Distributors manage the lion’s share of vendor offerings. Their value-added services are priceless to channel partners looking for more beyond traditional hardware and software sales, and the pick, pack and ship services of yesterday. Earlier this year, we referred to distributor disruption as the new distributor as a service.
Distributors urge partners to look at the myriad of services they offer. One message echoed by all distributors is: There’s no need for partners to go it alone, especially in a rapidly changing industry with digital transformation occurring in all business organizations. Need help? Reach out.
So, with a front-row seat to the industry, and sandwiched between vendors and partners, below you’ll find what distributors see on the radar for 2018.
Cloud and IoT: From Proof of Concept to Production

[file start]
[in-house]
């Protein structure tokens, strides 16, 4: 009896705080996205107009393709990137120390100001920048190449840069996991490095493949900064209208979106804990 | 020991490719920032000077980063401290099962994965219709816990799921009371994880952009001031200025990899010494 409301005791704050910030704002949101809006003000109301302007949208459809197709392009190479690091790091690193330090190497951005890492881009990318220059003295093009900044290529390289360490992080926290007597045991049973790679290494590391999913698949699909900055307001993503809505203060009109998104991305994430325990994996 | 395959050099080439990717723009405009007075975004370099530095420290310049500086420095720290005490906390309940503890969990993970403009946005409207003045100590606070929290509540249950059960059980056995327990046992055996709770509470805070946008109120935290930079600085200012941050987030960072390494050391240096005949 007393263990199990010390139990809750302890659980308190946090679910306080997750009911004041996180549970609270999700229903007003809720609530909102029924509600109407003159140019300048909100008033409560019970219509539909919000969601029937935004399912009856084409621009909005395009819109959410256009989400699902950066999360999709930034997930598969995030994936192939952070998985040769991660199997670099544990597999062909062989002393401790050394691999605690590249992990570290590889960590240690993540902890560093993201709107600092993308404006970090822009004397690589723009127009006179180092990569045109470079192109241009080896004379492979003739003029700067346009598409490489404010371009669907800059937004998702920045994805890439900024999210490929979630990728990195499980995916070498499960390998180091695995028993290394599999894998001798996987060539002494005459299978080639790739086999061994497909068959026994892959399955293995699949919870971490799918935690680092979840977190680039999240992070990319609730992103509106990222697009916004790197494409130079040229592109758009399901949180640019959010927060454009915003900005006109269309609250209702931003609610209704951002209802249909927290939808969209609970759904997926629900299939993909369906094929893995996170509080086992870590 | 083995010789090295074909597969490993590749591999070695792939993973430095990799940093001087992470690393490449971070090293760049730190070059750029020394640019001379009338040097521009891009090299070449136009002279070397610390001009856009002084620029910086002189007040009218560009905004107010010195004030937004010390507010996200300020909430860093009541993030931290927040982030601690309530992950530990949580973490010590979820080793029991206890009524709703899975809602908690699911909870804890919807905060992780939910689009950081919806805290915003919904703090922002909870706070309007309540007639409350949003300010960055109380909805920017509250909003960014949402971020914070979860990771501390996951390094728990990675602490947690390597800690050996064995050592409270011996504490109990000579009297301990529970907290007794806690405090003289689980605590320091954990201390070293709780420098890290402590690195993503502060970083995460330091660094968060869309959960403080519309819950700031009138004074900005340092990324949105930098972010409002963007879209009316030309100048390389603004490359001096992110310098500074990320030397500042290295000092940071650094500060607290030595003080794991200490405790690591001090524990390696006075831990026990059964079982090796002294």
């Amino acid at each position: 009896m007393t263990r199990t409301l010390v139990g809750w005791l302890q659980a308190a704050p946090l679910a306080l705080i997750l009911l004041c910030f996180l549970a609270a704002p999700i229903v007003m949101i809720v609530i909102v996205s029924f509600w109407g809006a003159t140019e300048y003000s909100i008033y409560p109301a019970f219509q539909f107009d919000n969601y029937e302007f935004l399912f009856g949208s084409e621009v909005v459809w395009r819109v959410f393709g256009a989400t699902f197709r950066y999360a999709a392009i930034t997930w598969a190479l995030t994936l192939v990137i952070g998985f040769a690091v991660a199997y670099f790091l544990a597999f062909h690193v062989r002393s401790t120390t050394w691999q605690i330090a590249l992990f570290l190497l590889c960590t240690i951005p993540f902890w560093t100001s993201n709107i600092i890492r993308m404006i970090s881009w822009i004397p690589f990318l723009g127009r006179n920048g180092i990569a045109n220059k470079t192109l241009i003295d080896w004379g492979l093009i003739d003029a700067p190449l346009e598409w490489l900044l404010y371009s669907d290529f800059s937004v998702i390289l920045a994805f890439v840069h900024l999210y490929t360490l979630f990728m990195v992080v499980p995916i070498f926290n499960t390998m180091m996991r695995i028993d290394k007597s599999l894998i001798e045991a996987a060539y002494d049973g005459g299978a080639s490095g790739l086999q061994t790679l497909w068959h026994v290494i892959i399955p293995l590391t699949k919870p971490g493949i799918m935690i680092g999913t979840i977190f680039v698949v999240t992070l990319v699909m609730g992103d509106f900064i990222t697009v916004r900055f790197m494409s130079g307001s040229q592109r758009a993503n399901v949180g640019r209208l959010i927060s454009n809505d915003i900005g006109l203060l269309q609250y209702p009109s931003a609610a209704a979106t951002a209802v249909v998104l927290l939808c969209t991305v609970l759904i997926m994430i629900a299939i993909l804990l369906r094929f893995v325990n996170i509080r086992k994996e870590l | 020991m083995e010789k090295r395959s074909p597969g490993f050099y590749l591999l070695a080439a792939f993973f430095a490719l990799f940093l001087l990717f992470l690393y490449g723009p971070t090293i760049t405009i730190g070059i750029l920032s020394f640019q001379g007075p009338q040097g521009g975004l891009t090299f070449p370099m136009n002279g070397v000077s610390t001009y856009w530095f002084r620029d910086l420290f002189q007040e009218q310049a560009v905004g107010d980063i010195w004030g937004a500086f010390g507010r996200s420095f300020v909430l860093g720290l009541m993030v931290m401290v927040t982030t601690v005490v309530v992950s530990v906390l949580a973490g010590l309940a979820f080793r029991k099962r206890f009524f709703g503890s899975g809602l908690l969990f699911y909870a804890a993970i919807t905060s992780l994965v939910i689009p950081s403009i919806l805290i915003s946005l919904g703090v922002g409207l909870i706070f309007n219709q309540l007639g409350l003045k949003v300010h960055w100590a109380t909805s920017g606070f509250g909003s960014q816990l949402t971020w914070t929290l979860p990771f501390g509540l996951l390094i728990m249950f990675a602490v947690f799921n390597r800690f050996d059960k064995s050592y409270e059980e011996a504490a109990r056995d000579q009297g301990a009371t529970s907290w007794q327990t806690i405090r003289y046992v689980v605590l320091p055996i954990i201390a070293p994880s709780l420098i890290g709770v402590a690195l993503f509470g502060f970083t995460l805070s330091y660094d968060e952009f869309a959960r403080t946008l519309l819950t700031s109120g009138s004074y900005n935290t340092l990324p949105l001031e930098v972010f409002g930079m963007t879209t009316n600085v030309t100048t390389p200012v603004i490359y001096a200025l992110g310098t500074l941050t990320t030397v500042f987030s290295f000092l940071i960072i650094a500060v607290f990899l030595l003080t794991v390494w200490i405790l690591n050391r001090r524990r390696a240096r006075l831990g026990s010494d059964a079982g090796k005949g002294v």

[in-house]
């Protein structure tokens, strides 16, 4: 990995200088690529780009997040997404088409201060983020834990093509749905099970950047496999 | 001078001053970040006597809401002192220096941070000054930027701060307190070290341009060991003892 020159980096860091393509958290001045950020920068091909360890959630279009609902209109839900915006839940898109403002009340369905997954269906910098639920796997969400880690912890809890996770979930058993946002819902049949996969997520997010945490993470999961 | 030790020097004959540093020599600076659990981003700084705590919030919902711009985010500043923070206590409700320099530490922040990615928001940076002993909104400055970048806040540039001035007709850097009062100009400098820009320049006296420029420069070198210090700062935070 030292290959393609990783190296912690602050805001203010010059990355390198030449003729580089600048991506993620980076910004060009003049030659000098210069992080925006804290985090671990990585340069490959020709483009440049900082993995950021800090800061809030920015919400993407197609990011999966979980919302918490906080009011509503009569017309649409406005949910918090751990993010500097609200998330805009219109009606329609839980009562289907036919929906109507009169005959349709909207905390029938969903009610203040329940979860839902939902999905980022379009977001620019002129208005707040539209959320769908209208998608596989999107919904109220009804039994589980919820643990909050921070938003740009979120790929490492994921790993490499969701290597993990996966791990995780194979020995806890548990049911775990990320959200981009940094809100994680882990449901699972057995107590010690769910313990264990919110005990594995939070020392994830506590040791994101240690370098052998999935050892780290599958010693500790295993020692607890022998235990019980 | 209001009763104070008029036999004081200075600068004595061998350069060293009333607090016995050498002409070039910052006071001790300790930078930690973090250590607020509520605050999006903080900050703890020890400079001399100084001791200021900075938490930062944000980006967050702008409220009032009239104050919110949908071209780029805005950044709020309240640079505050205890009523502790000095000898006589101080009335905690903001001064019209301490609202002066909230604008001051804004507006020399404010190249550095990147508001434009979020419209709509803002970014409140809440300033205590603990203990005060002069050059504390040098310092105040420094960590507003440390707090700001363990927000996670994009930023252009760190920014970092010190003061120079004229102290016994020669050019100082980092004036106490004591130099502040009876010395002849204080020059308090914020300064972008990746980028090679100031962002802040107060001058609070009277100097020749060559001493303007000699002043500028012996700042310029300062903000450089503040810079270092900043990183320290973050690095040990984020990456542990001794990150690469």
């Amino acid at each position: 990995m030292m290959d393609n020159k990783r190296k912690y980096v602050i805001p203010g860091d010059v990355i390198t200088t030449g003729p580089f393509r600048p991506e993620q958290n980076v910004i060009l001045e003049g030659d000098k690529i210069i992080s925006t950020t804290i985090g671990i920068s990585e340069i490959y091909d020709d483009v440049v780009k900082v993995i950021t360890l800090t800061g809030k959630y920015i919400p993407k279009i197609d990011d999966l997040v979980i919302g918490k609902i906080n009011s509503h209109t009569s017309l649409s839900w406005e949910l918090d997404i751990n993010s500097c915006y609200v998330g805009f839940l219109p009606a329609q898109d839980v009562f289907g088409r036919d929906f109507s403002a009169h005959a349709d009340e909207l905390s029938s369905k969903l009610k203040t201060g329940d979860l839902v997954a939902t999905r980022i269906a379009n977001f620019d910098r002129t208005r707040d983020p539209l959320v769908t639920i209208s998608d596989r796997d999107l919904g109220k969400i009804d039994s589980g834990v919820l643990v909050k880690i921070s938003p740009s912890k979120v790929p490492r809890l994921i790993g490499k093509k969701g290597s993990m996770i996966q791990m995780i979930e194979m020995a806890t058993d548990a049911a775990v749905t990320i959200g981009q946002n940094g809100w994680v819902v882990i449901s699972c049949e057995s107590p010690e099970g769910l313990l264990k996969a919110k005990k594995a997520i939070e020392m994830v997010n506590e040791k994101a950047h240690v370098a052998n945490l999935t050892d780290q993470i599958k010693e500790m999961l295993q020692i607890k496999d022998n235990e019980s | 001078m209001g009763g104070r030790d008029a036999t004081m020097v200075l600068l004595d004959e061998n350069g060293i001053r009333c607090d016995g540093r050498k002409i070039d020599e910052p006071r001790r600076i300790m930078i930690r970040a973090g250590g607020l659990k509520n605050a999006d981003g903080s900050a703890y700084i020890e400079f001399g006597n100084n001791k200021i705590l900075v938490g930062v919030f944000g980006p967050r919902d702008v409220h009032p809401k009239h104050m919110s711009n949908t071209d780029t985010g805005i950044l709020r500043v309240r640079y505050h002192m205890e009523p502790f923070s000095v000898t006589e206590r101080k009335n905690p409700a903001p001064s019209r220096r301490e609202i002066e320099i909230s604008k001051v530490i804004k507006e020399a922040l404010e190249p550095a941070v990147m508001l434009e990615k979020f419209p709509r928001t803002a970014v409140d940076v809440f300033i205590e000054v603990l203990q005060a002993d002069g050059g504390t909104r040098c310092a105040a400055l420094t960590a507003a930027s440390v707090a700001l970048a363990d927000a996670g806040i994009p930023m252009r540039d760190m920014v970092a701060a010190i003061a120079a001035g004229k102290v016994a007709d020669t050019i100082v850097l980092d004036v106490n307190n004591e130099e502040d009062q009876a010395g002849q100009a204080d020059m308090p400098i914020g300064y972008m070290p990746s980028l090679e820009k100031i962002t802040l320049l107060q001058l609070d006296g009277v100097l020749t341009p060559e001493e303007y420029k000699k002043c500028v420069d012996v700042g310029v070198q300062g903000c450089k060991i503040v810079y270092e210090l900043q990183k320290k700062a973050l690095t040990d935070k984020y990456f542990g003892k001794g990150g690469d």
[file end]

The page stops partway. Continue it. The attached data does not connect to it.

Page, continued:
More organizations will transition from testing cloud and IoT proof of concepts to full-blown production implementations.
Concerns about performance and security that once fueled skepticism toward cloud and IoT adoption will now represent the deepest and widest market opportunities. Whether an end-customer's goal is implementing hybrid cloud to achieve agility and affordability, or leveraging IoT and wireless to reach consumers in new ways, performance and security remain two constant needs for IT to meet critical business initiatives.
— Reyna Thompson, Synnex
Augmented Reality (AR)
This technology will start off as offering a unique perspective to data visualization with the advantages of reducing issues in worker safety to improving quality in areas where it is used. It will grow in the years after to a data visualization platform.
The combination of AR glasses and AR kits from major vendors (e.g., Apple, Google), along with adoption of AR platforms, will provide unique use cases as well as offer opportunities to develop more and more data visualizations. The possibilities are endless. When we released Augmented Reality Ideation Services (ARIS), we were under the impression that we were providing a tech that is next-gen; however, after speaking with our customers, I found that the technology was already a big part of their conversations with their end customers, and was viewed as a great opportunity for some of our resellers to invest in as well.